Feel Good

13-Year Old Makes Healthy Lollipops A Million-Dollar Idea

Lollipops are a dentist’s worst nightmare. According to one professional, they are in the top three of worst candies for your teeth. Not only are they pure sugar, but you hold them in your mouth a long time, letting the sugar break down your tooth enamel very effectively. Alina Morse decided to change that when she was just seven years old. 

Dentists cringe at candy like lollipops

While at a bank with her dad running errands, a teller offered Alina a lollipop. She wanted the candy, but her father didn’t allow that type of treat because of how bad it was for her teeth. She began asking him why there wasn’t a healthy lollipop out there that could actually be good for a person’s oral health. Her interest peaked, she started talking to dentists about possible ingredients for a lollipop like that, and kept hearing about Xylitol and Erythritol, which are types of sugar alcohols that don’t hurt tooth enamel. Xylitol actually remineralizes teeth while reducing acid in the mouth following the consumption of an acidic food. Erythritol has similar benefits.

Armed with her two key sweeteners, Alina began making her own lollipops. She also used stevia and all-natural juice colorings. After the first few experiments, she added isomalt, which thickened the lollipop mixture. With a successful candy, she contacted manufacturers and started the process of getting her lollipops sold. She decided on the name “Zollipops” after her sister struggled with the word “Xylitol,” which is pronounced “zahy-li-tawl.”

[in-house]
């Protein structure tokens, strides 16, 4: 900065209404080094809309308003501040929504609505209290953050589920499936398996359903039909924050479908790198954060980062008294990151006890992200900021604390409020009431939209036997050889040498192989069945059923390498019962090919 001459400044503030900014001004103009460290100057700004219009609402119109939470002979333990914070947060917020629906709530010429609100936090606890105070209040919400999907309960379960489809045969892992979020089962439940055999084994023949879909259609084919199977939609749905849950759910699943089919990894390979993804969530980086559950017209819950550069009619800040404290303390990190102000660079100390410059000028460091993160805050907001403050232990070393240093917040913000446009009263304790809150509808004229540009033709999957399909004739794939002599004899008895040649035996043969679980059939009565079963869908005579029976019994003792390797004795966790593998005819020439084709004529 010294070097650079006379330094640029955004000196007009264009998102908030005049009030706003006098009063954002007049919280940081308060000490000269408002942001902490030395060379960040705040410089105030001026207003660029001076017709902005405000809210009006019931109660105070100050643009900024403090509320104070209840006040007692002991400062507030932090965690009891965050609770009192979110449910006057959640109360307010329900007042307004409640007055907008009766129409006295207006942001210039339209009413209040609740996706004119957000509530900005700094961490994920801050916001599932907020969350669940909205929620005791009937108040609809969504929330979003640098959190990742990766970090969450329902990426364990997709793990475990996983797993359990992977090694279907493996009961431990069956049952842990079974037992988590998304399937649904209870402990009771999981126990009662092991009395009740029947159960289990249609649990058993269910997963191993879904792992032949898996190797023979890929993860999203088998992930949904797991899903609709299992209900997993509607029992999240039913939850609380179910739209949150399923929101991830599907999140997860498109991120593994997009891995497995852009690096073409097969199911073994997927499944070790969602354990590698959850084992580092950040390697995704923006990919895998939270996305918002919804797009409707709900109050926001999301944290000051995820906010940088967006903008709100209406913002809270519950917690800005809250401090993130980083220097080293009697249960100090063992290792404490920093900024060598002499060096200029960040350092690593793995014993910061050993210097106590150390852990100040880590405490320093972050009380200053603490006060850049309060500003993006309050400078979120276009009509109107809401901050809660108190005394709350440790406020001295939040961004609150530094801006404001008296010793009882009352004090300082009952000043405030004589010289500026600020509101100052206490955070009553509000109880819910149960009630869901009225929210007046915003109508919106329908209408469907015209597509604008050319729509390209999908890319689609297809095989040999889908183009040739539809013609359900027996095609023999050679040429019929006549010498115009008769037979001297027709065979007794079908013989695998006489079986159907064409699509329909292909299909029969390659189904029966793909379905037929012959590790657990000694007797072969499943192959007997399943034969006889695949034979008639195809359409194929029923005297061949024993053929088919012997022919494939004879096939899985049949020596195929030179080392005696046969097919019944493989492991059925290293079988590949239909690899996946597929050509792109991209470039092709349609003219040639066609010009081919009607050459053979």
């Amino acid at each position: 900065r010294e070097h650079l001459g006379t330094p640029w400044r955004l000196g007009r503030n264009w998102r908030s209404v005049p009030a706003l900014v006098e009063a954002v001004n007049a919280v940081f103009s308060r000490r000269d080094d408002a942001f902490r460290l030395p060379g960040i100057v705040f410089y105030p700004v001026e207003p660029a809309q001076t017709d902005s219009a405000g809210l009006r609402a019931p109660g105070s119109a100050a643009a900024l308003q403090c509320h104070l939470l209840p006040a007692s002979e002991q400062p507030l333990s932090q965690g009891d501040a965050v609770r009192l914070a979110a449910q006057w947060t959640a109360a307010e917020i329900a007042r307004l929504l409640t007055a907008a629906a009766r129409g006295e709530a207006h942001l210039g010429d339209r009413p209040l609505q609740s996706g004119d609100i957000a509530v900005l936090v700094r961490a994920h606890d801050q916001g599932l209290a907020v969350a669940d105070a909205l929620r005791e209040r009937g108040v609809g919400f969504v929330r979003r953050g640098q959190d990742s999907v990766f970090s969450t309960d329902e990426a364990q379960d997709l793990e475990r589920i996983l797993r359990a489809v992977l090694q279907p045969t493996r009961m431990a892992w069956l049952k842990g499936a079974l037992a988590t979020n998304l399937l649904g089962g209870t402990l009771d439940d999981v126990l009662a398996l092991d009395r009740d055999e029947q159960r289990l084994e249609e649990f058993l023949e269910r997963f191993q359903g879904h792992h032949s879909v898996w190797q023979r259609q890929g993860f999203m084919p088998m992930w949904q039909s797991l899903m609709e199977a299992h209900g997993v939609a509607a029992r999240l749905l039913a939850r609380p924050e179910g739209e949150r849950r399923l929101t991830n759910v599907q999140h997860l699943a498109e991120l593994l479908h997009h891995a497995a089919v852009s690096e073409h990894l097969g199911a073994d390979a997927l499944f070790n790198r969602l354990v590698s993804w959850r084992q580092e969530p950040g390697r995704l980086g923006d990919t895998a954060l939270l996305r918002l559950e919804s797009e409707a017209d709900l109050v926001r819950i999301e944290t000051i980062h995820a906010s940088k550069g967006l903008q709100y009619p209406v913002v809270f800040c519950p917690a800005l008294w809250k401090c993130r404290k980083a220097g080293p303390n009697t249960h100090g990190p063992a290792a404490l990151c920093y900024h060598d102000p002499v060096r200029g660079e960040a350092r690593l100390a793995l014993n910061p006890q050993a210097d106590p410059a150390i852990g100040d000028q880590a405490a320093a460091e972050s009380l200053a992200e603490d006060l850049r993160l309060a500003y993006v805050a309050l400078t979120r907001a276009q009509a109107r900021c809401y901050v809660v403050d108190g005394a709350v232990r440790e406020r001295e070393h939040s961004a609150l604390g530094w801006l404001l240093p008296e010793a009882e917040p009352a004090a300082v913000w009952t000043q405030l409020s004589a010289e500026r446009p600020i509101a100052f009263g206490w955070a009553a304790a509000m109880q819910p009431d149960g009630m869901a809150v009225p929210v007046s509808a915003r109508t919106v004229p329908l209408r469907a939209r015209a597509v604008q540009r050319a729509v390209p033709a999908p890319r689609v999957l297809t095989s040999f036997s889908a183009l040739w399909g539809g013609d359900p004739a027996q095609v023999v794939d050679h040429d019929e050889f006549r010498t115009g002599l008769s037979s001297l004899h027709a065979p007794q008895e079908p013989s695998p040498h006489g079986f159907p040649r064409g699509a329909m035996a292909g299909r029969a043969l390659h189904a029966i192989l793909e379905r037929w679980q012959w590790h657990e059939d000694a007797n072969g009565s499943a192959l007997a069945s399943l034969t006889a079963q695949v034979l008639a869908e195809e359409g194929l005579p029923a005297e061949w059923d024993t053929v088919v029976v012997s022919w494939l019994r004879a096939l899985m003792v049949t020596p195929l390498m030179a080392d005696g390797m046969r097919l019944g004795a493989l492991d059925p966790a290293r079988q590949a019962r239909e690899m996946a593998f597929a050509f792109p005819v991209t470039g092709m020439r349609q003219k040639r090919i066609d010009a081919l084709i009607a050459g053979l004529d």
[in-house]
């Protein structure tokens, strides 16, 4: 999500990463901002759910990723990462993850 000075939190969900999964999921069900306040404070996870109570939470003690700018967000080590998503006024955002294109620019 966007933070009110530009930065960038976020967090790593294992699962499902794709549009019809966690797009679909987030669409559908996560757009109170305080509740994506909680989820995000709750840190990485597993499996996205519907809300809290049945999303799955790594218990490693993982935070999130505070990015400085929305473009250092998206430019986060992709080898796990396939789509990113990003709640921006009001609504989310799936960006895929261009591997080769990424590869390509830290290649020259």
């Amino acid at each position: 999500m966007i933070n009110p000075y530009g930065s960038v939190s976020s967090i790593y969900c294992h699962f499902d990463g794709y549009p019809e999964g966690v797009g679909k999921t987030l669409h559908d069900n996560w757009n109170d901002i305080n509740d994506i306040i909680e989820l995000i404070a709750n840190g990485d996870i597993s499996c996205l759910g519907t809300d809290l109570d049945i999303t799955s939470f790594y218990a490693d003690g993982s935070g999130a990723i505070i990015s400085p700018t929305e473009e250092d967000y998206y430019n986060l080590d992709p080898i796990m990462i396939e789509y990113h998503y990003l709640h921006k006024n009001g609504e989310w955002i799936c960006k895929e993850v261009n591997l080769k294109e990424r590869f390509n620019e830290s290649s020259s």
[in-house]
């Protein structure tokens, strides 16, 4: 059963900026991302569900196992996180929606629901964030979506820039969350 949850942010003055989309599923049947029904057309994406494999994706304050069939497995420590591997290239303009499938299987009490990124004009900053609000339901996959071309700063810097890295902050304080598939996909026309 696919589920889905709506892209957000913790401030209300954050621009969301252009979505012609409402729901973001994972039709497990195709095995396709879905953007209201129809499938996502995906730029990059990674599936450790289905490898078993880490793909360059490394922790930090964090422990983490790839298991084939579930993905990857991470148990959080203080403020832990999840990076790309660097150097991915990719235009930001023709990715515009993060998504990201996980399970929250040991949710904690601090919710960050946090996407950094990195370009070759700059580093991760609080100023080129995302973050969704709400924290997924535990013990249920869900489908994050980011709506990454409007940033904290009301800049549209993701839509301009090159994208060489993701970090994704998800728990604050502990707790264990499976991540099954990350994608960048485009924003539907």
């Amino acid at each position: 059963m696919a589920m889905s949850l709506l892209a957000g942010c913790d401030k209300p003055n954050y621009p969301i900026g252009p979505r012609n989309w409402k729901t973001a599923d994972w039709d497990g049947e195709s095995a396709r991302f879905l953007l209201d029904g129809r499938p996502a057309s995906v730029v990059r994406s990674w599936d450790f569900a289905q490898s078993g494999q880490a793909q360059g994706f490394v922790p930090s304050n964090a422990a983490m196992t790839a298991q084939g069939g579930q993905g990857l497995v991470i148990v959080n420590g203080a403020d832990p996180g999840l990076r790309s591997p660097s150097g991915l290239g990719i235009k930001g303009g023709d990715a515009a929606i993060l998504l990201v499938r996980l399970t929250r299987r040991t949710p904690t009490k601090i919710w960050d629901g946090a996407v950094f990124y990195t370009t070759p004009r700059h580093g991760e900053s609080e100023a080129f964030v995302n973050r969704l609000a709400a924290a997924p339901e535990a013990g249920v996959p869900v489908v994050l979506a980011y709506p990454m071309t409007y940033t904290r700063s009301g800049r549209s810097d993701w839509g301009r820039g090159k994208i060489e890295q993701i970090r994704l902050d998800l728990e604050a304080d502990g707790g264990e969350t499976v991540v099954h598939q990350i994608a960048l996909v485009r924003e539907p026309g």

Zollipops can help create great smiles

In 2014, the first “Zollipops” hit store shelves at Whole Foods. Since then, the company has made flavors like strawberry, orange, raspberry, and cherry. It also expanded into Zollidrops and Zaffi Taffy. One of the regular pops contains 0 grams of sugar and 35 calories. At just 13, Alina Morse is the CEO of a $2 million company. She donates 10% of the profits to oral healthcare education and also saves for college. She’ll most likely be the only school applicant including “founder of successful healthy-candy company” on her paperwork.